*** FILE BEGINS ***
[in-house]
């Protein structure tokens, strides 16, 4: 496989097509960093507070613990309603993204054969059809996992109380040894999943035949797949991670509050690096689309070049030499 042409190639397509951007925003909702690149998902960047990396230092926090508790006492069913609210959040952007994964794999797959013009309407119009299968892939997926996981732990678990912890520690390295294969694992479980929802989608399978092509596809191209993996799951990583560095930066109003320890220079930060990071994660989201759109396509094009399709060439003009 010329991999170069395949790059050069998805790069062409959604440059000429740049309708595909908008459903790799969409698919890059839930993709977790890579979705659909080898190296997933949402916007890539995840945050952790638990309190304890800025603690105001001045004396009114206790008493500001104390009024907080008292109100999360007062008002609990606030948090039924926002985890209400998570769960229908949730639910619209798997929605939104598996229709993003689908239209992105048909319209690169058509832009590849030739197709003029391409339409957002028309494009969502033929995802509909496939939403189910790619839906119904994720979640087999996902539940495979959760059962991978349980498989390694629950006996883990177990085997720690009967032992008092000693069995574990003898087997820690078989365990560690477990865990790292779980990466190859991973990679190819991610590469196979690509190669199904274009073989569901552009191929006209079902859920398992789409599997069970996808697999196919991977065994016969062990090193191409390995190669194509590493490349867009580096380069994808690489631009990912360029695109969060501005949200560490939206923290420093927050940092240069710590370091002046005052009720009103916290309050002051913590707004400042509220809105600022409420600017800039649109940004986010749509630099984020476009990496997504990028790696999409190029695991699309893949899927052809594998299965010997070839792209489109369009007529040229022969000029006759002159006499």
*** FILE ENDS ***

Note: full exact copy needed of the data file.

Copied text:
[in-house]
């Protein structure tokens, strides 16, 4: 496989097509960093507070613990309603993204054969059809996992109380040894999943035949797949991670509050690096689309070049030499 042409190639397509951007925003909702690149998902960047990396230092926090508790006492069913609210959040952007994964794999797959013009309407119009299968892939997926996981732990678990912890520690390295294969694992479980929802989608399978092509596809191209993996799951990583560095930066109003320890220079930060990071994660989201759109396509094009399709060439003009 010329991999170069395949790059050069998805790069062409959604440059000429740049309708595909908008459903790799969409698919890059839930993709977790890579979705659909080898190296997933949402916007890539995840945050952790638990309190304890800025603690105001001045004396009114206790008493500001104390009024907080008292109100999360007062008002609990606030948090039924926002985890209400998570769960229908949730639910619209798997929605939104598996229709993003689908239209992105048909319209690169058509832009590849030739197709003029391409339409957002028309494009969502033929995802509909496939939403189910790619839906119904994720979640087999996902539940495979959760059962991978349980498989390694629950006996883990177990085997720690009967032992008092000693069995574990003898087997820690078989365990560690477990865990790292779980990466190859991973990679190819991610590469196979690509190669199904274009073989569901552009191929006209079902859920398992789409599997069970996808697999196919991977065994016969062990090193191409390995190669194509590493490349867009580096380069994808690489631009990912360029695109969060501005949200560490939206923290420093927050940092240069710590370091002046005052009720009103916290309050002051913590707004400042509220809105600022409420600017800039649109940004986010749509630099984020476009990496997504990028790696999409190029695991699309893949899927052809594998299965010997070839792209489109369009007529040229022969000029006759002159006499």